Managing .NET, J2EE apps

New York City's former Mayor Ed Koch was famous for asking his constituents, ''How am I doing?'' Their answers were based on the quality of their experiences living, working and navigating in the city. Similarly, when today's business executives ask IT, ''How am I doing?,'' they do not want to know if the server is up or down, if there is enough storage space or memory, or why the network failed. They want to know the quality of the user experience: How many people ordered widgets today? How long did it take them? Did invoices go out as soon as the orders shipped? Why are online shoppers abandoning their carts?

The emergence of new infrastructure management products that target application monitoring and management -- especially for heavily network-reliant .NET applications, in which many of the services are distributed -- are helping IT organizations provide answers to questions such as these.

According to a recent report from Giga Information Group on the infrastructure performance management market, there is significant vendor activity in the application management space, including an anticipated demand to manage .NET and J2EE platforms and the addition of application quality as another metric. According to Giga, most of the $300 million in growth in the market between 2000 and 2001 went to smaller vendors offering point solutions and application-oriented monitoring technologies. Giga defines infrastructure performance management products as those that monitor, detect and identify abnormal behavior of the servers, operating systems, storage, middleware and applications, all tied together through a network.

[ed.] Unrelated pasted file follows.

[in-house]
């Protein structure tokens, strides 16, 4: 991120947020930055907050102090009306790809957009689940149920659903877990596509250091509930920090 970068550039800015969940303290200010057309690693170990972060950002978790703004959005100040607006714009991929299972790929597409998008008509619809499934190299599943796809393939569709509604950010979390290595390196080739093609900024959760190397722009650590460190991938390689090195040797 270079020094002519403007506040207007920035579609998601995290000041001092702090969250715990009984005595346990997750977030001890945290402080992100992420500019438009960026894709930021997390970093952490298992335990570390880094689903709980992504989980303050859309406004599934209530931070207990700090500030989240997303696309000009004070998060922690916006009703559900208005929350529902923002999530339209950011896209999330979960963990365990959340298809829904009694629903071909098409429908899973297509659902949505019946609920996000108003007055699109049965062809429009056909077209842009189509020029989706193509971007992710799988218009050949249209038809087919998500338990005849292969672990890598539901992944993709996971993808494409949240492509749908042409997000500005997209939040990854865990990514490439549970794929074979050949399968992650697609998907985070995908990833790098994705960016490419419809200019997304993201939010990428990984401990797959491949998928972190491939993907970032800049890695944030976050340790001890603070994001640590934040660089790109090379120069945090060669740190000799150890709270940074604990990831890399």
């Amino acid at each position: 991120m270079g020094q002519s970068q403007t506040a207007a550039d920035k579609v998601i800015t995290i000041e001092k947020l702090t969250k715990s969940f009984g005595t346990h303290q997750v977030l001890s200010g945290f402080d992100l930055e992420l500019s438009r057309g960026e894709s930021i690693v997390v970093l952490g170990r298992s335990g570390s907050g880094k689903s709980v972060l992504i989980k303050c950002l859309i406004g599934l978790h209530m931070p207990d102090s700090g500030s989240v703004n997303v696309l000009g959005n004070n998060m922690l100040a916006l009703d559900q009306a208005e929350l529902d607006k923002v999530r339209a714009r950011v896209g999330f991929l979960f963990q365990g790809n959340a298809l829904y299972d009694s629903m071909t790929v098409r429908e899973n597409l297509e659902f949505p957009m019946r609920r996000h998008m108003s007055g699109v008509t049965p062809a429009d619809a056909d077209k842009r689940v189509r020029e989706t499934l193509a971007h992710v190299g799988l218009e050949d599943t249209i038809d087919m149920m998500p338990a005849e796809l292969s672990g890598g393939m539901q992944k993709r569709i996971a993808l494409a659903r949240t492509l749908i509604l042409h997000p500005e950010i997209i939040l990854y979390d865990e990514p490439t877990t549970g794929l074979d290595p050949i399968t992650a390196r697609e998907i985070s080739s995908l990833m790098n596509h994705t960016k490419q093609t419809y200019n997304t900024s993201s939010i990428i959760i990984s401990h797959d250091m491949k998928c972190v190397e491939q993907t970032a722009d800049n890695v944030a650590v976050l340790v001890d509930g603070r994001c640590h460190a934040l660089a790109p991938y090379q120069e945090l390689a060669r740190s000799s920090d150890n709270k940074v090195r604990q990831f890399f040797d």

The idea behind a user's quality of experience ''is to either directly or indirectly monitor the performance and availability of the application from the end-user perspective, so I can open the application and the performance is acceptable,'' said Mark Ehr, senior analyst at Boulder, Colo.-based Enterprise Management Associates (EMA). ''Reinforcing that is the movement toward service-level management, which guarantees users a certain level of performance. So you should have a way of monitoring that.''

Ehr said there are a number of ways to measure quality of experience, including:
* Via an agent on the end user's machine;
* Monitoring transactions as they come through on the server side;
* A hybrid approach that measures a representative transaction and requires lower overhead; and
* Bottom-up monitoring, which codes and instruments the app server.

''A lot of Web services vendors are looking at a mechanism where they can combine all [of the above measurements] with classic systems management metrics, so you can start at the end-user perspective, detect the problem and then rapidly drill down to the cause of the problem,'' said Ehr. ''In a perfect world, you need access to everything going on in every layer.''

As organizations look to add a Web services infrastructure and Web services applications to their portfolios, the challenge of application monitoring and management becomes more complex. Said Ehr, ''.NET applications are very heavily dependent on the network, more so than other applications except J2EE, because so many of the services are distributed. Failure in one part of the network could be pretty serious. And those services aren't necessarily in the same physical network -- they could be co-located at a service provider or a business partner. A lot of these services won't be under the purview of people responsible for the application, so there's more potential risk.''

''You get into issues of environments you don't have total control over, or ones you don't have monitoring privileges for,'' agreed Steve Dykstra, product manager of Compuware's Vantage systems management suite. ''Honestly, we don't have answers for all those issues; most of the activity now is internal; people are dipping their toes into Web services.''